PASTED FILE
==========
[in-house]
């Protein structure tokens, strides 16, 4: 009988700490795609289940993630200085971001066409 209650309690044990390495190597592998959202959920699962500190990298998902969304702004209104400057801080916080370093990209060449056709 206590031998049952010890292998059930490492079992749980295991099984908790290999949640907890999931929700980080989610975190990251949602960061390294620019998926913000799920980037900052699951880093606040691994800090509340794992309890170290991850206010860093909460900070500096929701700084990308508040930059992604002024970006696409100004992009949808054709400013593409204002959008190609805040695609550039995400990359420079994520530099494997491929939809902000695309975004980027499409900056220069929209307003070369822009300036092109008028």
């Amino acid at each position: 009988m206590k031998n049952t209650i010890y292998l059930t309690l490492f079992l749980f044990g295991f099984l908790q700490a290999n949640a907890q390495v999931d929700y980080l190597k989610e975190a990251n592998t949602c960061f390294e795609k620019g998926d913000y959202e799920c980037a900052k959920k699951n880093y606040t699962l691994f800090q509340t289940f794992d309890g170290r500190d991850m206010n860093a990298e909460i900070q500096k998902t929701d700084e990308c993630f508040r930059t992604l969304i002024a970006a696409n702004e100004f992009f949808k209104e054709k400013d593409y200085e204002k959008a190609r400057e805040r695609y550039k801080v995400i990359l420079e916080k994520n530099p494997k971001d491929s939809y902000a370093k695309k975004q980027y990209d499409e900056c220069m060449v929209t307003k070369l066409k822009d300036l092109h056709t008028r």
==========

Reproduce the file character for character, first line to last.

[in-house]
């Protein structure tokens, strides 16, 4: 009988700490795609289940993630200085971001066409 209650309690044990390495190597592998959202959920699962500190990298998902969304702004209104400057801080916080370093990209060449056709 206590031998049952010890292998059930490492079992749980295991099984908790290999949640907890999931929700980080989610975190990251949602960061390294620019998926913000799920980037900052699951880093606040691994800090509340794992309890170290991850206010860093909460900070500096929701700084990308508040930059992604002024970006696409100004992009949808054709400013593409204002959008190609805040695609550039995400990359420079994520530099494997491929939809902000695309975004980027499409900056220069929209307003070369822009300036092109008028």
């Amino acid at each position: 009988m206590k031998n049952t209650i010890y292998l059930t309690l490492f079992l749980f044990g295991f099984l908790q700490a290999n949640a907890q390495v999931d929700y980080l190597k989610e975190a990251n592998t949602c960061f390294e795609k620019g998926d913000y959202e799920c980037a900052k959920k699951n880093y606040t699962l691994f800090q509340t289940f794992d309890g170290r500190d991850m206010n860093a990298e909460i900070q500096k998902t929701d700084e990308c993630f508040r930059t992604l969304i002024a970006a696409n702004e100004f992009f949808k209104e054709k400013d593409y200085e204002k959008a190609r400057e805040r695609y550039k801080v995400i990359l420079e916080k994520n530099p494997k971001d491929s939809y902000a370093k695309k975004q980027y990209d499409e900056c220069m060449v929209t307003k070369l066409k822009d300036l092109h056709t008028r």